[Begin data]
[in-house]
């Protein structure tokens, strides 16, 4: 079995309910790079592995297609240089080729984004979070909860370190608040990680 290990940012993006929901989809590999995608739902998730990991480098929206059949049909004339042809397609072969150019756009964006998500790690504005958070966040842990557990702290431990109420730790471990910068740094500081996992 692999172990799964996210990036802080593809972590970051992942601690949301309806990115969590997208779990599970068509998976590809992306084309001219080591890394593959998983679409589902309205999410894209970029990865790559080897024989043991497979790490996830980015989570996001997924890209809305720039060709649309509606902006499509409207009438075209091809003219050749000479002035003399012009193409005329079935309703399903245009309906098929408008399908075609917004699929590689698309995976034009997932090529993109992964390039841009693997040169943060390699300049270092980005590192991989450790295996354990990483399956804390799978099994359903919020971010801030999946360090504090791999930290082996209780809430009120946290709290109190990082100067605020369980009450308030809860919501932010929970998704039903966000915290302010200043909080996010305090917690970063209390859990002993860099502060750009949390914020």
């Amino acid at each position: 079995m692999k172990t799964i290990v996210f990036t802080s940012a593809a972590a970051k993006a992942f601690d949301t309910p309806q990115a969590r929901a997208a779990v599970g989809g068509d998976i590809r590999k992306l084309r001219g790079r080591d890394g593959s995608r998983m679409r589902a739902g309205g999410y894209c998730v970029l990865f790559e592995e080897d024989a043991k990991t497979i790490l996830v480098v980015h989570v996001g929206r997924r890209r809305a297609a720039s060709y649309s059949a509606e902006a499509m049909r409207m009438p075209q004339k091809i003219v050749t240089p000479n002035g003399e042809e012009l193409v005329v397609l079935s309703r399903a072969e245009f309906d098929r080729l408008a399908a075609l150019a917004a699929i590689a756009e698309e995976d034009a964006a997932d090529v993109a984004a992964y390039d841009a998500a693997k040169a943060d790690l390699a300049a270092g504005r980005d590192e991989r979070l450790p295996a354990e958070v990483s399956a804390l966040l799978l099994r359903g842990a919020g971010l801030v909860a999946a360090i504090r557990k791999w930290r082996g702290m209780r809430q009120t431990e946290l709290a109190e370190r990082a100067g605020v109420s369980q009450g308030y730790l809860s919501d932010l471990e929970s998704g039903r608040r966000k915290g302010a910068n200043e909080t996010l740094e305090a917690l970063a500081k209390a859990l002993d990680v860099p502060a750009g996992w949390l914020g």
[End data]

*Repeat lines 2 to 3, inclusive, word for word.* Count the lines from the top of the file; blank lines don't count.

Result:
């Protein structure tokens, strides 16, 4: 079995309910790079592995297609240089080729984004979070909860370190608040990680 290990940012993006929901989809590999995608739902998730990991480098929206059949049909004339042809397609072969150019756009964006998500790690504005958070966040842990557990702290431990109420730790471990910068740094500081996992 692999172990799964996210990036802080593809972590970051992942601690949301309806990115969590997208779990599970068509998976590809992306084309001219080591890394593959998983679409589902309205999410894209970029990865790559080897024989043991497979790490996830980015989570996001997924890209809305720039060709649309509606902006499509409207009438075209091809003219050749000479002035003399012009193409005329079935309703399903245009309906098929408008399908075609917004699929590689698309995976034009997932090529993109992964390039841009693997040169943060390699300049270092980005590192991989450790295996354990990483399956804390799978099994359903919020971010801030999946360090504090791999930290082996209780809430009120946290709290109190990082100067605020369980009450308030809860919501932010929970998704039903966000915290302010200043909080996010305090917690970063209390859990002993860099502060750009949390914020």
């Amino acid at each position: 079995m692999k172990t799964i290990v996210f990036t802080s940012a593809a972590a970051k993006a992942f601690d949301t309910p309806q990115a969590r929901a997208a779990v599970g989809g068509d998976i590809r590999k992306l084309r001219g790079r080591d890394g593959s995608r998983m679409r589902a739902g309205g999410y894209c998730v970029l990865f790559e592995e080897d024989a043991k990991t497979i790490l996830v480098v980015h989570v996001g929206r997924r890209r809305a297609a720039s060709y649309s059949a509606e902006a499509m049909r409207m009438p075209q004339k091809i003219v050749t240089p000479n002035g003399e042809e012009l193409v005329v397609l079935s309703r399903a072969e245009f309906d098929r080729l408008a399908a075609l150019a917004a699929i590689a756009e698309e995976d034009a964006a997932d090529v993109a984004a992964y390039d841009a998500a693997k040169a943060d790690l390699a300049a270092g504005r980005d590192e991989r979070l450790p295996a354990e958070v990483s399956a804390l966040l799978l099994r359903g842990a919020g971010l801030v909860a999946a360090i504090r557990k791999w930290r082996g702290m209780r809430q009120t431990e946290l709290a109190e370190r990082a100067g605020v109420s369980q009450g308030y730790l809860s919501d932010l471990e929970s998704g039903r608040r966000k915290g302010a910068n200043e909080t996010l740094e305090a917690l970063a500081k209390a859990l002993d990680v860099p502060a750009g996992w949390l914020g």